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Tuesday, March 2nd, 2021

Rep. McCaul highlights need to restructure DHS cybersecurity functions

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U.S. Rep. Michael McCaul (R-TX) highlighted the need to reform U.S. Department of Homeland Security (DHS) National Protection and Programs Directorate (NPPD) on Wednesday.

Legislation introduced by McCaul to restructure and rename the NPPD the Cybersecurity and Infrastructure (CISA) agency gained unanimous approval in the U.S House of Representatives in December. After the Consolidated Appropriations Act of 2018, H.R. 1625, was signed into law with $380 million to upgrade state election systems, McCaul highlighted the need to restructure DHS cybersecurity functions.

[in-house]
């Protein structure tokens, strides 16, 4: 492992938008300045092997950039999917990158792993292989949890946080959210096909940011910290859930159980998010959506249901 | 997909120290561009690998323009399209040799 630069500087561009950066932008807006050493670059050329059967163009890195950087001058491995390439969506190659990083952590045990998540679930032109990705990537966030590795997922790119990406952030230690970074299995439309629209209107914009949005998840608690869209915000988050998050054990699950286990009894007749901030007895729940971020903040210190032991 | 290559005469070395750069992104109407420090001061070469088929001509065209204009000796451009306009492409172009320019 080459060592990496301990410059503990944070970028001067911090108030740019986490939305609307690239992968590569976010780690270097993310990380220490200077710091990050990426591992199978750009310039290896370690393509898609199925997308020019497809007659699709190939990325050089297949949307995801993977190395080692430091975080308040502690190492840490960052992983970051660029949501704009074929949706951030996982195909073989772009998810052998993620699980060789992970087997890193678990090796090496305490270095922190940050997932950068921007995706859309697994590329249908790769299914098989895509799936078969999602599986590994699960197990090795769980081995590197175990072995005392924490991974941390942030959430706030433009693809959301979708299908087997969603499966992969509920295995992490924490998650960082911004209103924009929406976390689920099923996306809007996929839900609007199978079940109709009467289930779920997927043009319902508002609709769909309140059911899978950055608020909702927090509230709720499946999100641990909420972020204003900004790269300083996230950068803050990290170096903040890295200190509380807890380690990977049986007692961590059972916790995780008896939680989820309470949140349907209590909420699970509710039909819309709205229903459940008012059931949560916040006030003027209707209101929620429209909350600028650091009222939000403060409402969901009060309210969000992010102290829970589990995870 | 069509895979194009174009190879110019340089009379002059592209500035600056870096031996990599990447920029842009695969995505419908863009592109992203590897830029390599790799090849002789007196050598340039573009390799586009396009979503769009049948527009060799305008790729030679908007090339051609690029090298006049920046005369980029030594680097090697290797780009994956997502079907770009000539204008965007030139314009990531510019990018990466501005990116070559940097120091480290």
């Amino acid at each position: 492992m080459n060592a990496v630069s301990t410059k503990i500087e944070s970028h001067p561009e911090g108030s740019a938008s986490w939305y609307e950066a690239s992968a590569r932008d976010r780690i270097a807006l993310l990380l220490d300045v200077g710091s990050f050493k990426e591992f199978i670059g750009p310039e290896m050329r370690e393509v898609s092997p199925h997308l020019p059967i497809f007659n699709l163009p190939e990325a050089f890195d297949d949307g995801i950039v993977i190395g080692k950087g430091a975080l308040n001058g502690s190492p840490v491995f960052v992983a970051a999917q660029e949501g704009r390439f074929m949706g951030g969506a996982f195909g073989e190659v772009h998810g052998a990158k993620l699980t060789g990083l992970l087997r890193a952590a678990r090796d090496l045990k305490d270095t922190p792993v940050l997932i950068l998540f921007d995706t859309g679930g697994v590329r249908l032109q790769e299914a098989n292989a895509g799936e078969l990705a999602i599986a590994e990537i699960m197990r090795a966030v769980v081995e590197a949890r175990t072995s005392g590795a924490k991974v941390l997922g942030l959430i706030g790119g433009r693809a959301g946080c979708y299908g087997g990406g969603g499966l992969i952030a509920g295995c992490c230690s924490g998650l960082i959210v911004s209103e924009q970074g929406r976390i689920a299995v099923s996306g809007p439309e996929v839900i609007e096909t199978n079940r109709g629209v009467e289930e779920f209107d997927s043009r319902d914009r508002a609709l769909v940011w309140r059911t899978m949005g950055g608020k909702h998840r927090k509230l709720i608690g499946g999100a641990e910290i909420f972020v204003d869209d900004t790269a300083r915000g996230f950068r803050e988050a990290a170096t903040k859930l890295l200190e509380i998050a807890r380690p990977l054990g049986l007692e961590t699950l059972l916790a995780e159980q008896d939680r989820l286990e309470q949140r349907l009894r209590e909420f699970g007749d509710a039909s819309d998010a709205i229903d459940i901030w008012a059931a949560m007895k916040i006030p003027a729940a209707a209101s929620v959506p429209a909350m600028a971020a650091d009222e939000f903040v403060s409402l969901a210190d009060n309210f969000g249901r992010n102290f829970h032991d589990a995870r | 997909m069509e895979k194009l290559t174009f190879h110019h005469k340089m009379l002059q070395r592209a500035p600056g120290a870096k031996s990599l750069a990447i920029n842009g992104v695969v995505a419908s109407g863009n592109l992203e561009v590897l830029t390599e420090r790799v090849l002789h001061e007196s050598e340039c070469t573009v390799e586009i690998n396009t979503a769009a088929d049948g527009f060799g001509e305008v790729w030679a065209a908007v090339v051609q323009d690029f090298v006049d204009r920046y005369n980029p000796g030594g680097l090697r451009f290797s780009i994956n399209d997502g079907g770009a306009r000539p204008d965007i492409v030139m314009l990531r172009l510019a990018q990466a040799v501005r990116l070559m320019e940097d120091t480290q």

“With the advancement of technology and our increased dependence on computer networks, nation states, hackers and cybercriminals are finding new ways to target our critical infrastructure,” McCaul, chairman of the U.S. House Homeland Security Committee, said. “To ensure the continued success and strength of DHS’ cyber mission, we must remain laser focused to more effectively streamline and enhance vital cybersecurity operations.”

McCaul’s bill, the Cybersecurity and Infrastructure Security Agency Act of 2017, H.R. 3359, would amend the Homeland Security Act of 2002 to authorize CISA within the DHS. The move would streamline the NPPD’s current structure by establishing CISA as a standalone operational organization.

“H.R. 3359 will achieve DHS’s longstanding goal of creating a stand-alone operational organization, better focused on its vital missions to strengthen the security of federal networks and our nation’s critical infrastructure, including electoral, while bolstering our civilian cyber-defenses,” McCaul said. “I look forward to working with my colleagues in the Congress and the administration to get this to the president’s desk as soon as we can.”